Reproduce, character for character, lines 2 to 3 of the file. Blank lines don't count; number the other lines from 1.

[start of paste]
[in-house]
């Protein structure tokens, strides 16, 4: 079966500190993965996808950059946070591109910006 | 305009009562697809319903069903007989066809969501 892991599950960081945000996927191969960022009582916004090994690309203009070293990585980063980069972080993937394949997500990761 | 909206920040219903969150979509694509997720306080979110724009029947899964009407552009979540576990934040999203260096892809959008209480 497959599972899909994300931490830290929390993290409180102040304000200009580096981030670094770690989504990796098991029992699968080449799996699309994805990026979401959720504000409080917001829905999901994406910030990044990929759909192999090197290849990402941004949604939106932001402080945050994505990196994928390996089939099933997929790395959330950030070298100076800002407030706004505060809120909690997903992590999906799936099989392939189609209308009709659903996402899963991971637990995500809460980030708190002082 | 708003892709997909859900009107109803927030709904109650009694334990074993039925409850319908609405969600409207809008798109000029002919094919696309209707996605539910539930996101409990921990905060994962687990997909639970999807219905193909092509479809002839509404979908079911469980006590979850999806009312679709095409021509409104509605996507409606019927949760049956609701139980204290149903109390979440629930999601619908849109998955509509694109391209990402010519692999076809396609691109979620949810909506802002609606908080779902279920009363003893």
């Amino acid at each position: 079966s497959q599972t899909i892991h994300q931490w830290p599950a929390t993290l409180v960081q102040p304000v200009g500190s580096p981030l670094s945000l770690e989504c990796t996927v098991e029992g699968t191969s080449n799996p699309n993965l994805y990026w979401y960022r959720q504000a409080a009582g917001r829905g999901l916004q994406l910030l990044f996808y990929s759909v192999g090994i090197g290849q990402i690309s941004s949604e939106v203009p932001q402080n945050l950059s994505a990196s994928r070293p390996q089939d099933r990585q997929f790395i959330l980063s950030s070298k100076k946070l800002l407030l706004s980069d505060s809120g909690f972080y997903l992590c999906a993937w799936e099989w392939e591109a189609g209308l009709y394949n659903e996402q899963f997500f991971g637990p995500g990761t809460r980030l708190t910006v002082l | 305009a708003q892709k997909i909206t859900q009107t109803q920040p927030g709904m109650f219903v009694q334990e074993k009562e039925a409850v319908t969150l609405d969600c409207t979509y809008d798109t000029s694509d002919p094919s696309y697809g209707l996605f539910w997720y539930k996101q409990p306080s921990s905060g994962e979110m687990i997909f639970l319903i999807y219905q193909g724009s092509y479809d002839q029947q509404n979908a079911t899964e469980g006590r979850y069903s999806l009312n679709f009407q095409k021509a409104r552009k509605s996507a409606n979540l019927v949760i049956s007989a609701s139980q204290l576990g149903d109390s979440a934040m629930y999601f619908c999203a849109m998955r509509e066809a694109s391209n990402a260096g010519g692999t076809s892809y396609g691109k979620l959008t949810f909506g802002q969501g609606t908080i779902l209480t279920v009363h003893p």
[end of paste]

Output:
């Protein structure tokens, strides 16, 4: 079966500190993965996808950059946070591109910006 | 305009009562697809319903069903007989066809969501 892991599950960081945000996927191969960022009582916004090994690309203009070293990585980063980069972080993937394949997500990761 | 909206920040219903969150979509694509997720306080979110724009029947899964009407552009979540576990934040999203260096892809959008209480 497959599972899909994300931490830290929390993290409180102040304000200009580096981030670094770690989504990796098991029992699968080449799996699309994805990026979401959720504000409080917001829905999901994406910030990044990929759909192999090197290849990402941004949604939106932001402080945050994505990196994928390996089939099933997929790395959330950030070298100076800002407030706004505060809120909690997903992590999906799936099989392939189609209308009709659903996402899963991971637990995500809460980030708190002082 | 708003892709997909859900009107109803927030709904109650009694334990074993039925409850319908609405969600409207809008798109000029002919094919696309209707996605539910539930996101409990921990905060994962687990997909639970999807219905193909092509479809002839509404979908079911469980006590979850999806009312679709095409021509409104509605996507409606019927949760049956609701139980204290149903109390979440629930999601619908849109998955509509694109391209990402010519692999076809396609691109979620949810909506802002609606908080779902279920009363003893």
């Amino acid at each position: 079966s497959q599972t899909i892991h994300q931490w830290p599950a929390t993290l409180v960081q102040p304000v200009g500190s580096p981030l670094s945000l770690e989504c990796t996927v098991e029992g699968t191969s080449n799996p699309n993965l994805y990026w979401y960022r959720q504000a409080a009582g917001r829905g999901l916004q994406l910030l990044f996808y990929s759909v192999g090994i090197g290849q990402i690309s941004s949604e939106v203009p932001q402080n945050l950059s994505a990196s994928r070293p390996q089939d099933r990585q997929f790395i959330l980063s950030s070298k100076k946070l800002l407030l706004s980069d505060s809120g909690f972080y997903l992590c999906a993937w799936e099989w392939e591109a189609g209308l009709y394949n659903e996402q899963f997500f991971g637990p995500g990761t809460r980030l708190t910006v002082l | 305009a708003q892709k997909i909206t859900q009107t109803q920040p927030g709904m109650f219903v009694q334990e074993k009562e039925a409850v319908t969150l609405d969600c409207t979509y809008d798109t000029s694509d002919p094919s696309y697809g209707l996605f539910w997720y539930k996101q409990p306080s921990s905060g994962e979110m687990i997909f639970l319903i999807y219905q193909g724009s092509y479809d002839q029947q509404n979908a079911t899964e469980g006590r979850y069903s999806l009312n679709f009407q095409k021509a409104r552009k509605s996507a409606n979540l019927v949760i049956s007989a609701s139980q204290l576990g149903d109390s979440a934040m629930y999601f619908c999203a849109m998955r509509e066809a694109s391209n990402a260096g010519g692999t076809s892809y396609g691109k979620l959008t949810f909506g802002q969501g609606t908080i779902l209480t279920v009363h003893p």